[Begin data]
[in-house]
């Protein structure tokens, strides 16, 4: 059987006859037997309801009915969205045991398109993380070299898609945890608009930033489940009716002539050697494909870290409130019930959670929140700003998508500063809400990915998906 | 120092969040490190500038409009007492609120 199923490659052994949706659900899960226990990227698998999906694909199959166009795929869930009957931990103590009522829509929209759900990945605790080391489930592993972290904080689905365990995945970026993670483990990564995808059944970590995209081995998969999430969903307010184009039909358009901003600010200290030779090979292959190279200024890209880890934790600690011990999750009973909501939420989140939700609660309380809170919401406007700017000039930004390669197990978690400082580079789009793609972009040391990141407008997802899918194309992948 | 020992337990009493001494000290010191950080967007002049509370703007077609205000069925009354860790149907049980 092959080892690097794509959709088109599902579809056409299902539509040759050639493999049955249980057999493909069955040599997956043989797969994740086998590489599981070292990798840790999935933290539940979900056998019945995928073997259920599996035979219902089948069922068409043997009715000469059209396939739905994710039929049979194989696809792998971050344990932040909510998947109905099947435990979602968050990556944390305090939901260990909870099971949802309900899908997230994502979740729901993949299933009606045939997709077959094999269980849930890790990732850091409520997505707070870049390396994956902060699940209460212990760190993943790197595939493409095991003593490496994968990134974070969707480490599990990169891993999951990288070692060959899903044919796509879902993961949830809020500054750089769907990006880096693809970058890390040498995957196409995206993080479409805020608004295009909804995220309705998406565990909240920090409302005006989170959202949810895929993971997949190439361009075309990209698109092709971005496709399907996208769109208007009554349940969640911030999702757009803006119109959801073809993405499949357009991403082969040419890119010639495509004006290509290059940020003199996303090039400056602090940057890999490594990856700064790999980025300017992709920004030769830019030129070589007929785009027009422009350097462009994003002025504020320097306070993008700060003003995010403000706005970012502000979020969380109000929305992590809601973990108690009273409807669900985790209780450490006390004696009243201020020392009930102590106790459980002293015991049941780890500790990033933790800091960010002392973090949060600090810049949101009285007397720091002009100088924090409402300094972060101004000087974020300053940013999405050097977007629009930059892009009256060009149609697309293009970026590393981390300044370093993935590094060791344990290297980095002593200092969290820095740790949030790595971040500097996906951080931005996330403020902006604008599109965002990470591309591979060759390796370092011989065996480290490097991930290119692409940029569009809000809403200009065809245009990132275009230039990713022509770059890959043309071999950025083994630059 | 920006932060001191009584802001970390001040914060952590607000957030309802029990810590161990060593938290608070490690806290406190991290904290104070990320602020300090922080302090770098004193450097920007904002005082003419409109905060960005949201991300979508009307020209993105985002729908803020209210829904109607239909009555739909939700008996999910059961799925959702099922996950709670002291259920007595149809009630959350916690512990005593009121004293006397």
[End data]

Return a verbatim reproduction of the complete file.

[in-house]
């Protein structure tokens, strides 16, 4: 059987006859037997309801009915969205045991398109993380070299898609945890608009930033489940009716002539050697494909870290409130019930959670929140700003998508500063809400990915998906 | 120092969040490190500038409009007492609120 199923490659052994949706659900899960226990990227698998999906694909199959166009795929869930009957931990103590009522829509929209759900990945605790080391489930592993972290904080689905365990995945970026993670483990990564995808059944970590995209081995998969999430969903307010184009039909358009901003600010200290030779090979292959190279200024890209880890934790600690011990999750009973909501939420989140939700609660309380809170919401406007700017000039930004390669197990978690400082580079789009793609972009040391990141407008997802899918194309992948 | 020992337990009493001494000290010191950080967007002049509370703007077609205000069925009354860790149907049980 092959080892690097794509959709088109599902579809056409299902539509040759050639493999049955249980057999493909069955040599997956043989797969994740086998590489599981070292990798840790999935933290539940979900056998019945995928073997259920599996035979219902089948069922068409043997009715000469059209396939739905994710039929049979194989696809792998971050344990932040909510998947109905099947435990979602968050990556944390305090939901260990909870099971949802309900899908997230994502979740729901993949299933009606045939997709077959094999269980849930890790990732850091409520997505707070870049390396994956902060699940209460212990760190993943790197595939493409095991003593490496994968990134974070969707480490599990990169891993999951990288070692060959899903044919796509879902993961949830809020500054750089769907990006880096693809970058890390040498995957196409995206993080479409805020608004295009909804995220309705998406565990909240920090409302005006989170959202949810895929993971997949190439361009075309990209698109092709971005496709399907996208769109208007009554349940969640911030999702757009803006119109959801073809993405499949357009991403082969040419890119010639495509004006290509290059940020003199996303090039400056602090940057890999490594990856700064790999980025300017992709920004030769830019030129070589007929785009027009422009350097462009994003002025504020320097306070993008700060003003995010403000706005970012502000979020969380109000929305992590809601973990108690009273409807669900985790209780450490006390004696009243201020020392009930102590106790459980002293015991049941780890500790990033933790800091960010002392973090949060600090810049949101009285007397720091002009100088924090409402300094972060101004000087974020300053940013999405050097977007629009930059892009009256060009149609697309293009970026590393981390300044370093993935590094060791344990290297980095002593200092969290820095740790949030790595971040500097996906951080931005996330403020902006604008599109965002990470591309591979060759390796370092011989065996480290490097991930290119692409940029569009809000809403200009065809245009990132275009230039990713022509770059890959043309071999950025083994630059 | 920006932060001191009584802001970390001040914060952590607000957030309802029990810590161990060593938290608070490690806290406190991290904290104070990320602020300090922080302090770098004193450097920007904002005082003419409109905060960005949201991300979508009307020209993105985002729908803020209210829904109607239909009555739909939700008996999910059961799925959702099922996950709670002291259920007595149809009630959350916690512990005593009121004293006397």